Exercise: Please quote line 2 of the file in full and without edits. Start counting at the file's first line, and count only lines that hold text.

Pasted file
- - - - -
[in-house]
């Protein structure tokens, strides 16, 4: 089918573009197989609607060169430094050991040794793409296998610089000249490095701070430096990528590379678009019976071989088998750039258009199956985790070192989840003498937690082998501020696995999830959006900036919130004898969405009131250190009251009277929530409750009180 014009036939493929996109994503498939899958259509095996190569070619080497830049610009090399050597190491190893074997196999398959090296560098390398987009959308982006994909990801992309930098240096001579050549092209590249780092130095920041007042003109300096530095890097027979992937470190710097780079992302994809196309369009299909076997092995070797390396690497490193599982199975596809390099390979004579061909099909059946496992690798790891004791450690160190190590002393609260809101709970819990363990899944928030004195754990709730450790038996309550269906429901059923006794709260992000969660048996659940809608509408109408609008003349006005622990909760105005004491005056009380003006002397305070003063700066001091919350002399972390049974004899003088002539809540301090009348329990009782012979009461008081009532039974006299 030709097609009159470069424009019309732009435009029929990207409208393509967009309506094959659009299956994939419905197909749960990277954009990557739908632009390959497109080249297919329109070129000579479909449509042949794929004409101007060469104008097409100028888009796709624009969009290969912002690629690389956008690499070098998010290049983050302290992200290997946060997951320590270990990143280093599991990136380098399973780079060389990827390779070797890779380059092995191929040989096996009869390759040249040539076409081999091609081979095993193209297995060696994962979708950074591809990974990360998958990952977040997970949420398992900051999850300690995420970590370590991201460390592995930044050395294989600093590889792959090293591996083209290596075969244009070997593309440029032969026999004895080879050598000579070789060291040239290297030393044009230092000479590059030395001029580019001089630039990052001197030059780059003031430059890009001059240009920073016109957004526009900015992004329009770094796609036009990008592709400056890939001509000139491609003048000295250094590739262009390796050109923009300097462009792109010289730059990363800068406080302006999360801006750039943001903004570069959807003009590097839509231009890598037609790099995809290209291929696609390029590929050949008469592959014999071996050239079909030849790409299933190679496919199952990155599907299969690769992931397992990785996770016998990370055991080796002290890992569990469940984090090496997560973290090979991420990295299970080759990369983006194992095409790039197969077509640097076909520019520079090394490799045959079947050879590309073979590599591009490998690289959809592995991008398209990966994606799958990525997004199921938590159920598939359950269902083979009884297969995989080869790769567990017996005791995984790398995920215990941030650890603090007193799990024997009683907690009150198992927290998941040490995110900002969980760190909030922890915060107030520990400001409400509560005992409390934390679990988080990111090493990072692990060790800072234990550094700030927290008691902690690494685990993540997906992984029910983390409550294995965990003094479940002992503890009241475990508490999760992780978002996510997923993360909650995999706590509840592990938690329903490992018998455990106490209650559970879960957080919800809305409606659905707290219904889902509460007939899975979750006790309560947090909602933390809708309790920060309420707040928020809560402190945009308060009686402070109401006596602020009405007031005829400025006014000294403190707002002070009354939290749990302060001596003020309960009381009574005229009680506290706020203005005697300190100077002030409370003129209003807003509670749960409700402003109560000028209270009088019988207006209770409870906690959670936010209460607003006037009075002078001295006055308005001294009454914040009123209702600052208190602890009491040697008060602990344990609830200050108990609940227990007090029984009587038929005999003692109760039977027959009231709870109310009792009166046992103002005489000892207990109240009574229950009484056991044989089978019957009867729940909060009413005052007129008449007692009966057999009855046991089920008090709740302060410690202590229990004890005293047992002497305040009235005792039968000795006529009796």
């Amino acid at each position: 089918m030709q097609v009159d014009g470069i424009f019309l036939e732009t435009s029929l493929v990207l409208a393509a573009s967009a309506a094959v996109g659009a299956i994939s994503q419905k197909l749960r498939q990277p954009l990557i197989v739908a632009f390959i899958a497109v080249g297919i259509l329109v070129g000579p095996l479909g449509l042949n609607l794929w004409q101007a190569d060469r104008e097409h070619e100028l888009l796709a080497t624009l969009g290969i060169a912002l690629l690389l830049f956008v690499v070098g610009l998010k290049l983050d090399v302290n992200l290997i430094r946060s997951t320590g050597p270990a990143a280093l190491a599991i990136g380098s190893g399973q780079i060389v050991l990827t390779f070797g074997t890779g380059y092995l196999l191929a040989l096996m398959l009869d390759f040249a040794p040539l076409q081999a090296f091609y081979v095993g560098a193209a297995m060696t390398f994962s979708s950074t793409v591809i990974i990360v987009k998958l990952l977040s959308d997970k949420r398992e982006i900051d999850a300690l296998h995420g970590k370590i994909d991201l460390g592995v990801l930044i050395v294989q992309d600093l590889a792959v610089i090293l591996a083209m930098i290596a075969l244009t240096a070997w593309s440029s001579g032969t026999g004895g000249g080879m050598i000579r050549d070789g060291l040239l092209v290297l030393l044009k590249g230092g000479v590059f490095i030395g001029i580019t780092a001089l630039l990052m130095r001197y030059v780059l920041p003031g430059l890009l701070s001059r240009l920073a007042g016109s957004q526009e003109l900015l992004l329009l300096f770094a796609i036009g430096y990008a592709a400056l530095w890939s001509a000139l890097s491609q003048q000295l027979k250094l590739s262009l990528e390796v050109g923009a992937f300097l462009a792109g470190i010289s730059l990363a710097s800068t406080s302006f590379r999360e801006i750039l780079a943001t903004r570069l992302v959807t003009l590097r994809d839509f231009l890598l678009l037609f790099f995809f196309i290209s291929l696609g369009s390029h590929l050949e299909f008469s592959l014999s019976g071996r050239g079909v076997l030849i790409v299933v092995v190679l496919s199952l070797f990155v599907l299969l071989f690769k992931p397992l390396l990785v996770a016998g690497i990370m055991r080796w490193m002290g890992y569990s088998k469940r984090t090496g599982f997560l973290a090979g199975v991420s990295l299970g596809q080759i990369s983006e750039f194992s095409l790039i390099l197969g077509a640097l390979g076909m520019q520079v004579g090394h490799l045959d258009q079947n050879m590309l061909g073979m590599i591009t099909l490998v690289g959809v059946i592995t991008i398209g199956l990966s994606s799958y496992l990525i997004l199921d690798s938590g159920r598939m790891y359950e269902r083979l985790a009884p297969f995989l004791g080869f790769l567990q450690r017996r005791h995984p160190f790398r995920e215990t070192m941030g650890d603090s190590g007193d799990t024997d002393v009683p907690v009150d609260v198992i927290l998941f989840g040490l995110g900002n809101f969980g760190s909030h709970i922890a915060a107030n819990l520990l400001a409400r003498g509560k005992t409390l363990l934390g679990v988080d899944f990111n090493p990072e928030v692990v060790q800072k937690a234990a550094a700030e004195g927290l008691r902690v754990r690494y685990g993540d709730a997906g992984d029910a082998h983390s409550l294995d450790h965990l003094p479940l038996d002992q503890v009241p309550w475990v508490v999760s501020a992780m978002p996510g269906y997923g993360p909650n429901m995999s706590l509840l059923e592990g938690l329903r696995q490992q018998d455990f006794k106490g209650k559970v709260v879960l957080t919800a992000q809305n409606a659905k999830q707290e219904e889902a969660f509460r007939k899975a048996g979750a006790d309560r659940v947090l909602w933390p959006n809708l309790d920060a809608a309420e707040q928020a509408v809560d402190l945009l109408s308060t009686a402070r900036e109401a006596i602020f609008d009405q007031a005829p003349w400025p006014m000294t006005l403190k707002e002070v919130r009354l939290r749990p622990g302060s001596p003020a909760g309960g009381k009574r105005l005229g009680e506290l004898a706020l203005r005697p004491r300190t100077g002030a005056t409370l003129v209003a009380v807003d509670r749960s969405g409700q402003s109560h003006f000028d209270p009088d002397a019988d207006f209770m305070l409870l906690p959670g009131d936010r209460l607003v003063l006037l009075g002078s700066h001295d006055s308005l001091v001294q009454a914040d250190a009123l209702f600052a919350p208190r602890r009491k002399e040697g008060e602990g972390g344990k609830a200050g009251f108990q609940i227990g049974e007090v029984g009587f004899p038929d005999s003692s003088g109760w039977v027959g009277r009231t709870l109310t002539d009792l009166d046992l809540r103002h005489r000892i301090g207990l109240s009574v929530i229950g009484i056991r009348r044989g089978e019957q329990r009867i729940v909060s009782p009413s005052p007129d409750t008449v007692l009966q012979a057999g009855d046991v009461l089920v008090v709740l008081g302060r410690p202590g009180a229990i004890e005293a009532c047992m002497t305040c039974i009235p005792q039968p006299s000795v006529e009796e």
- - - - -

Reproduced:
């Protein structure tokens, strides 16, 4: 089918573009197989609607060169430094050991040794793409296998610089000249490095701070430096990528590379678009019976071989088998750039258009199956985790070192989840003498937690082998501020696995999830959006900036919130004898969405009131250190009251009277929530409750009180 014009036939493929996109994503498939899958259509095996190569070619080497830049610009090399050597190491190893074997196999398959090296560098390398987009959308982006994909990801992309930098240096001579050549092209590249780092130095920041007042003109300096530095890097027979992937470190710097780079992302994809196309369009299909076997092995070797390396690497490193599982199975596809390099390979004579061909099909059946496992690798790891004791450690160190190590002393609260809101709970819990363990899944928030004195754990709730450790038996309550269906429901059923006794709260992000969660048996659940809608509408109408609008003349006005622990909760105005004491005056009380003006002397305070003063700066001091919350002399972390049974004899003088002539809540301090009348329990009782012979009461008081009532039974006299 030709097609009159470069424009019309732009435009029929990207409208393509967009309506094959659009299956994939419905197909749960990277954009990557739908632009390959497109080249297919329109070129000579479909449509042949794929004409101007060469104008097409100028888009796709624009969009290969912002690629690389956008690499070098998010290049983050302290992200290997946060997951320590270990990143280093599991990136380098399973780079060389990827390779070797890779380059092995191929040989096996009869390759040249040539076409081999091609081979095993193209297995060696994962979708950074591809990974990360998958990952977040997970949420398992900051999850300690995420970590370590991201460390592995930044050395294989600093590889792959090293591996083209290596075969244009070997593309440029032969026999004895080879050598000579070789060291040239290297030393044009230092000479590059030395001029580019001089630039990052001197030059780059003031430059890009001059240009920073016109957004526009900015992004329009770094796609036009990008592709400056890939001509000139491609003048000295250094590739262009390796050109923009300097462009792109010289730059990363800068406080302006999360801006750039943001903004570069959807003009590097839509231009890598037609790099995809290209291929696609390029590929050949008469592959014999071996050239079909030849790409299933190679496919199952990155599907299969690769992931397992990785996770016998990370055991080796002290890992569990469940984090090496997560973290090979991420990295299970080759990369983006194992095409790039197969077509640097076909520019520079090394490799045959079947050879590309073979590599591009490998690289959809592995991008398209990966994606799958990525997004199921938590159920598939359950269902083979009884297969995989080869790769567990017996005791995984790398995920215990941030650890603090007193799990024997009683907690009150198992927290998941040490995110900002969980760190909030922890915060107030520990400001409400509560005992409390934390679990988080990111090493990072692990060790800072234990550094700030927290008691902690690494685990993540997906992984029910983390409550294995965990003094479940002992503890009241475990508490999760992780978002996510997923993360909650995999706590509840592990938690329903490992018998455990106490209650559970879960957080919800809305409606659905707290219904889902509460007939899975979750006790309560947090909602933390809708309790920060309420707040928020809560402190945009308060009686402070109401006596602020009405007031005829400025006014000294403190707002002070009354939290749990302060001596003020309960009381009574005229009680506290706020203005005697300190100077002030409370003129209003807003509670749960409700402003109560000028209270009088019988207006209770409870906690959670936010209460607003006037009075002078001295006055308005001294009454914040009123209702600052208190602890009491040697008060602990344990609830200050108990609940227990007090029984009587038929005999003692109760039977027959009231709870109310009792009166046992103002005489000892207990109240009574229950009484056991044989089978019957009867729940909060009413005052007129008449007692009966057999009855046991089920008090709740302060410690202590229990004890005293047992002497305040009235005792039968000795006529009796």